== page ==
REWIRE’s MVP – Minimum Viable Product

by Thanasis Charemis, UBITECH                                   

The term MVP was coined and introduced in the research world in 2001, by Frank Robinson, while it became broadly known by the work of Eric Ries (2009) and Steve Blank (2010). Nowadays, using an MVP to test a business model is probably the most popular and well-known strategy and process to assess the ideation, prototyping, analysis, and validation of learning, based on customers’ product-specific insights.

The development of REWIRE’s MVP (Minimum Viable Product) represents the robust and coherent basis of the platform solution, which includes the required components, functionalities, and features. The MVP is designed based on the initial conceptual architecture, following the objectives of the project, aiming to provide usability to early adopters and other potential end users, so that they could evaluate it before its market uptake. The main objective of the MVP is to provide tangible value, validate methodological ideas and concepts, and serve as a baseline for design and implementation activities. For the cybersecurity solution development process, MVP represents the means for the validation of the overall framework.

Within the REWIRE context, we follow the Build-Test-Learn (BTL) feedback loop with the minimum amount of product iterations and experiments. The BTL cycle is integrated into the development of the core technical work performed, which involve the creation of both initial and final version of the modules and components, as well as the REWIRE framework itself. The BTL approach is utilized to maximize the value added to each module/component and the entire REWIRE framework. The REWIRE MVP is of paramount importance in directing and shaping the ongoing work through the project’s lifecycle. REWIRE’s MVP methodology is depicted in Figure 3.1.REWIRE’s MVP framework is presented in the following Figure.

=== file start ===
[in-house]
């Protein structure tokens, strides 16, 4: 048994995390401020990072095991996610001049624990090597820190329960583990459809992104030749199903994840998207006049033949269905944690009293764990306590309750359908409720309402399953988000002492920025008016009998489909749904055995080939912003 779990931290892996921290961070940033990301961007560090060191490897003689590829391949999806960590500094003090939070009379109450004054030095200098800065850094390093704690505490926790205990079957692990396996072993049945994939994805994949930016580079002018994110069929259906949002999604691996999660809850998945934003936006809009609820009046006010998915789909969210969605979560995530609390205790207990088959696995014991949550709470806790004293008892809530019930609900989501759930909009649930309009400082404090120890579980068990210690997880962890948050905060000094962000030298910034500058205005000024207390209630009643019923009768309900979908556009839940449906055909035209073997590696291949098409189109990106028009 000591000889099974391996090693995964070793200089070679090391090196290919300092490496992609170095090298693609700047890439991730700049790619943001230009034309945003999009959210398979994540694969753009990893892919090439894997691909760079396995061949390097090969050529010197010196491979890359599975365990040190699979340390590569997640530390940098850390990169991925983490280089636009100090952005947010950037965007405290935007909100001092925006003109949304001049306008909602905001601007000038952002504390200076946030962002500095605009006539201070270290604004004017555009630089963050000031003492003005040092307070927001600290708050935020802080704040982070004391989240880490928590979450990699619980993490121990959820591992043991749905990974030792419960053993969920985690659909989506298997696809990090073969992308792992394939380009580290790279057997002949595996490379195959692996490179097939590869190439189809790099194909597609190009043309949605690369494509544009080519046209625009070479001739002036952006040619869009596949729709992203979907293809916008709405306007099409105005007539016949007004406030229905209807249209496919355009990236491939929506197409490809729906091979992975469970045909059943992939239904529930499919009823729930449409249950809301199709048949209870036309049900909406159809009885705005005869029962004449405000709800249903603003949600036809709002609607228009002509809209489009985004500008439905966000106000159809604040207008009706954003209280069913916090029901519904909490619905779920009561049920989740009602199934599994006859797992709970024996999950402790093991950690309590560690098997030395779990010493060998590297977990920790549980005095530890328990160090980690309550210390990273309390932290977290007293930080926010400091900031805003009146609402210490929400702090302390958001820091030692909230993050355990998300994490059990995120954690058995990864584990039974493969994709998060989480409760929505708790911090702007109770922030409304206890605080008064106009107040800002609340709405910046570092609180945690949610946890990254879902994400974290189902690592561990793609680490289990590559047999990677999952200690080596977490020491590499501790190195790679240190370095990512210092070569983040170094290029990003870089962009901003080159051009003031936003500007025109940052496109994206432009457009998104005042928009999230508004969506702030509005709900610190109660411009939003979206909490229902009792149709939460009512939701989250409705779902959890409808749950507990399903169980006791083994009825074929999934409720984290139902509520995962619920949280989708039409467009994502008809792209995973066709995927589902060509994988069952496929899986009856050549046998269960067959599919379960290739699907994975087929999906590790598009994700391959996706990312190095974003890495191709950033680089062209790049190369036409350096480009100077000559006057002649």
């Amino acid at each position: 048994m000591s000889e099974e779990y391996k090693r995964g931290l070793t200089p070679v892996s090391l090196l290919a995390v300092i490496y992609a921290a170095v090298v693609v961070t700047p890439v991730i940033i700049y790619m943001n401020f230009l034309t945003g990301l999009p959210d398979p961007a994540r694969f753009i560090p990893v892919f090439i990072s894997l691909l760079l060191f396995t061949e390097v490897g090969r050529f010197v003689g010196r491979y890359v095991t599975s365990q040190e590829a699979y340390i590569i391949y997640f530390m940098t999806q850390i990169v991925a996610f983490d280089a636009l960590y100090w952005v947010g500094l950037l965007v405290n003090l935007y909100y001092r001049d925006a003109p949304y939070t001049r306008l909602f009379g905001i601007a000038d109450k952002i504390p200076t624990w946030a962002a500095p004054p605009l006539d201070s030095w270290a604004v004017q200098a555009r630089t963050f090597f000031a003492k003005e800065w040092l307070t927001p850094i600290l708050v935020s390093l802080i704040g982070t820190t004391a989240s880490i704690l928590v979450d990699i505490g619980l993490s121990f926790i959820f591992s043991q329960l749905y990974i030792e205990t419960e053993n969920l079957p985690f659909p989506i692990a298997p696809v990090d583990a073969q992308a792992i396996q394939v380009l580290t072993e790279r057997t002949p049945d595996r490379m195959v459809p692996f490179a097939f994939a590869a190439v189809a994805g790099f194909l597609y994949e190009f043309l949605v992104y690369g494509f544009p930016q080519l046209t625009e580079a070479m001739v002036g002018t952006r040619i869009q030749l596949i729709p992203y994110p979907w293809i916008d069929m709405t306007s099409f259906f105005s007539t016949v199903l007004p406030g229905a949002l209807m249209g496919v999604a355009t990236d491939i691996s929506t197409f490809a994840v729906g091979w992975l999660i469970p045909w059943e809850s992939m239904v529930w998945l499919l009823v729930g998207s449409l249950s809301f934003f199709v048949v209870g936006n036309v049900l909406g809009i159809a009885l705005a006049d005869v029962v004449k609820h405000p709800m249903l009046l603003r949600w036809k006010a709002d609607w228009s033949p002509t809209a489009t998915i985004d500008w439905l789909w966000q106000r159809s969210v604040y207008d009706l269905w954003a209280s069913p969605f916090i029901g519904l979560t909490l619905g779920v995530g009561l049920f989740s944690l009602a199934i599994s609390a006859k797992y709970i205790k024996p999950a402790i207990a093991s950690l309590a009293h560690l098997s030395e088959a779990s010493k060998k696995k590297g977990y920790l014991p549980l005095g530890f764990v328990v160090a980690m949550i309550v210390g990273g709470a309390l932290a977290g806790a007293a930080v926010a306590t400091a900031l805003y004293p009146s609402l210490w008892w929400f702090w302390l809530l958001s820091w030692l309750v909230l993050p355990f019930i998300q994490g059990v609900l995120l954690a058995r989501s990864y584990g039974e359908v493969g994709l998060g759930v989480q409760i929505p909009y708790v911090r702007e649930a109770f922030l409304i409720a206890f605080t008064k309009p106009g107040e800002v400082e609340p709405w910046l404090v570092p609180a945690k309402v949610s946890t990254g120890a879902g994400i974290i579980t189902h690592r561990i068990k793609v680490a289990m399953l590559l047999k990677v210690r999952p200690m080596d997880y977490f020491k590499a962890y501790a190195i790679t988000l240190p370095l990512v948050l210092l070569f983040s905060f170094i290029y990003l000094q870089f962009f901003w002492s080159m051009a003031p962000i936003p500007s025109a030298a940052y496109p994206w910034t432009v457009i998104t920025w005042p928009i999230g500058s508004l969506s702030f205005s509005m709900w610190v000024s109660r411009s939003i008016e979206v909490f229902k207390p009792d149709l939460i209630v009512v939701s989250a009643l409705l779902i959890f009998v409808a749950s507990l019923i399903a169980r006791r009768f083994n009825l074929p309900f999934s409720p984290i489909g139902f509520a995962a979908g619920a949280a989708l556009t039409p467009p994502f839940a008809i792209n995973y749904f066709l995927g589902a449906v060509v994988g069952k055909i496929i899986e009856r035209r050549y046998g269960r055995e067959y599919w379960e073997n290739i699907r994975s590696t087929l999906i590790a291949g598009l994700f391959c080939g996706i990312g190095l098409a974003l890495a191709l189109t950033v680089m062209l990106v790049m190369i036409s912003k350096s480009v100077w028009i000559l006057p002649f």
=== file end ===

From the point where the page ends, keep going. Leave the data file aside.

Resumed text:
More specifically, the project’s common vision incorporates an agile gradual MVP approach, for the smooth implementation of the REWIRE holistic framework till its market uptake and systematic adoption from the end users. In addition, the contribution of the use case partners to the design of the REWIRE’s MVP towards a clear definition of the REWIRE’s scope and purpose is of paramount importance. In this collaborative process among all the partners of the consortium, the insights of the use case partners were defined for each of the three (3) use cases (Smart Cities for Empowering Public Safety, Automotive, and Smart Satellites). Afterwards, the technical and academic partners incorporated a holistic analysis setting the key implementation questions and describing the “as-is” and “to-be” scenarios of the MVP for each use case.


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